Neighbors unite against housing project Frankford residents fear return of crime if developer prevails

August 02, 1996|By Joan Jacobson | Joan Jacobson,SUN STAFF

Nobody can tell the sorry history of Strathdale Manor Apartments better than the people who live next door in the Frankford community of Northeast Baltimore.

For nearly 20 years, they had seen rent court battles, drug deals, vandalism, shootings and abandonment.

Now they're worried that a plan to resurrect the mostly vacant apartment complex in the 6100 block of Frankford Ave. will only bring back their neighborhood nightmare. The Frankford Improvement Association is fighting developer Otis Warren's efforts to renovate 535 apartments subsidized by the city and state.

Despite assertions by Warren and the city housing commissioner that the apartments will be rented to moderate-income tenants, community leaders believe the homes will go to low-income families. They fear a return of the kind of crime and deterioration they saw for two decades.

But they may be too late to fight the project.

Four months ago, without the community's knowledge, the city Board of Estimates approved the first $500,000 of a $5.3 million city loan for Warren's project.

Community leaders say they learned of Warren's final development plans last month after a manager of Strathdale Manor left notices at neighbors' homes that mentioned the pending renovations.

Last week about 200 angry residents confronted Warren and Housing Commissioner Daniel P. Henson III, asking why they were not informed of the final plans before the Board of Estimates approved them.

"I'm upset the city allocated money for this without any backing from the community. They just came and shoved this project down our throats," said Raymond Lowder, president of the Frankford Improvement Association.

Residents also accused the two men of re-creating a concentration of low-income housing like the Lexington Terrace project that was demolished Saturday.

"I thought we were blowing up buildings like this," said city Councilwoman Lois Garey, who supports the community in its opposition to the development.

Barbara Samuels, fair housing attorney for the American Civil Liberties Union, said the project is another example of the city segregating poor black families.

Noting that the majority of homeowners surrounding Strathdale Manor are African-American, she said, "They would never be doing this project if it was in a white neighborhood. The government does not develop 600-subsidized-unit housing projects in white neighborhoods. It only does it in black neighborhoods."

Fewer units planned

But Warren and Henson say the $21 million project is the best hope for the deteriorated property. They say it will be redesigned with air conditioning and fewer apartments -- 535 instead of 670.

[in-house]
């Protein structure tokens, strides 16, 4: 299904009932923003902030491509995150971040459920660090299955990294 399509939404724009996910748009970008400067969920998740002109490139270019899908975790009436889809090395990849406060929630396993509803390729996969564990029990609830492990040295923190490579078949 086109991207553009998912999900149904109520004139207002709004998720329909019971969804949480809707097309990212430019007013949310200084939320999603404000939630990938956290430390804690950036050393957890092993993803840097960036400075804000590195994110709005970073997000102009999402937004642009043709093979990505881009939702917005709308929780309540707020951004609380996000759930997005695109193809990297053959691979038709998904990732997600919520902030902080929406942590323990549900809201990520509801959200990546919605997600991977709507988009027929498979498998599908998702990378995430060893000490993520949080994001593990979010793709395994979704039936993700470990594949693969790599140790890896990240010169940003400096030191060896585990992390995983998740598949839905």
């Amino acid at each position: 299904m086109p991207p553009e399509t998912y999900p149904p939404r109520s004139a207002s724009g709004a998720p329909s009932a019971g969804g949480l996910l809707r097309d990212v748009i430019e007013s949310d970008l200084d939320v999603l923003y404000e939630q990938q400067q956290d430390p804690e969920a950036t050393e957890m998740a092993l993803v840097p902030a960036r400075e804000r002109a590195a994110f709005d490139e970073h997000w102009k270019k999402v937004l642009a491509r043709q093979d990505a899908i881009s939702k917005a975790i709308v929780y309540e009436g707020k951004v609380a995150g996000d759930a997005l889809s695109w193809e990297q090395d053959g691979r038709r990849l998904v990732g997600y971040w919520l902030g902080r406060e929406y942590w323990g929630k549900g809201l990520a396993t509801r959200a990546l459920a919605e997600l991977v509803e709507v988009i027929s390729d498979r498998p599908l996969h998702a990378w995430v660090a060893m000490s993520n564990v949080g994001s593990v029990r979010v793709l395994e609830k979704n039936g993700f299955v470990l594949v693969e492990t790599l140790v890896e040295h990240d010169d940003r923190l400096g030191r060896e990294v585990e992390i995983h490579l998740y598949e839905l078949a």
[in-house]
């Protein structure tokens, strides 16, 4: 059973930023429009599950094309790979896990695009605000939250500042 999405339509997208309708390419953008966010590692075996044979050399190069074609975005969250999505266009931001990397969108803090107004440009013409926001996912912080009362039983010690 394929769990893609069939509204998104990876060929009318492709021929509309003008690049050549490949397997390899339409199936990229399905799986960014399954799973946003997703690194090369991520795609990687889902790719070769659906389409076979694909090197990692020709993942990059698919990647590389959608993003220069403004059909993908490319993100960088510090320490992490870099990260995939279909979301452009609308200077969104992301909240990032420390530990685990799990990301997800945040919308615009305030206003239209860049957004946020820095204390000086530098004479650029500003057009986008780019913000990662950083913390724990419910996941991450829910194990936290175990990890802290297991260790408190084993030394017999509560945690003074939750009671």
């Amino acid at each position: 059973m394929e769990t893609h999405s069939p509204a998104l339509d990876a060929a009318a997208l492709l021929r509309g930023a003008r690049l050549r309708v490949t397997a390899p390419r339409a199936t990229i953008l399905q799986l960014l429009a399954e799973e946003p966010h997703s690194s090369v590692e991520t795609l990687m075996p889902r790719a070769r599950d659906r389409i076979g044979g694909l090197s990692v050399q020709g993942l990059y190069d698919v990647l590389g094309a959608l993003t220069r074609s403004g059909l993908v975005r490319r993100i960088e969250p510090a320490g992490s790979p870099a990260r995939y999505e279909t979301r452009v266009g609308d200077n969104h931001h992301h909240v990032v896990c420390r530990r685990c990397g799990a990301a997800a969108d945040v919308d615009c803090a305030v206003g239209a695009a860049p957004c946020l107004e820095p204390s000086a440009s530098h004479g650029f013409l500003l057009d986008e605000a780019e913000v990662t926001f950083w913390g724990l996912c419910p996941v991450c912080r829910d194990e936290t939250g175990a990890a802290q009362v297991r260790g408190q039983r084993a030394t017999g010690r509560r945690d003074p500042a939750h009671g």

They also say it will not house low-income people.

"It's not proposed to be a low-income housing project. We're not proposing Section 8 and we're not proposing public housing," Henson said, referring to two federal subsidy programs for poor renters.

"It will be the same type of housing that is in the community, moderate-priced housing," said Warren, adding that the approved plan is the same one he showed the community more than a year ago.

But Frankford homeowners are skeptical.

The community association's officers said Warren told them in June 1995 that he would create a community for moderate-income tenants who might work at Morgan State University or Johns Hopkins Bayview Medical Center.

Now the association points to Board of Estimates minutes from March that show the apartments will be offered to families making "at, or below 50 percent of the area median income."

Jim Kelly, an economist for the U.S. Department of Housing and Urban Development, said that translates into an income of $26,200 for an average family, an amount that HUD considers to be "low income."

Low-income residents

State officials also said that because of $2 million in federal tax credits offered to investors in the project, the apartments must be rented to low-income people.

Warren told the Board of Estimates he would charge "60 percent of the market" or "around $350" a month, according to the minutes. In a recent interview he said he doesn't recall mentioning the $350 figure. Instead, he said, rents will range from $449 to $583 a month, depending on the size of the apartment.

Warren also told the Board of Estimates, "We're going to renovate the entire community, and the community by the way is very excited about this," the minutes state.

But the kind of excitement created by his final plan is not what he intended.

Community leaders say they would prefer that townhouses be built on the site for sale rather than have low-income tenants in the complex, built in 1963.

Since last week's meeting, Henson and Warren have agreed to meet with a small committee of community representatives to iron out their differences.

Henson said he would "sit down and look at changes to the project to bring it in line with what the community wanted."

'Middle-class angst'

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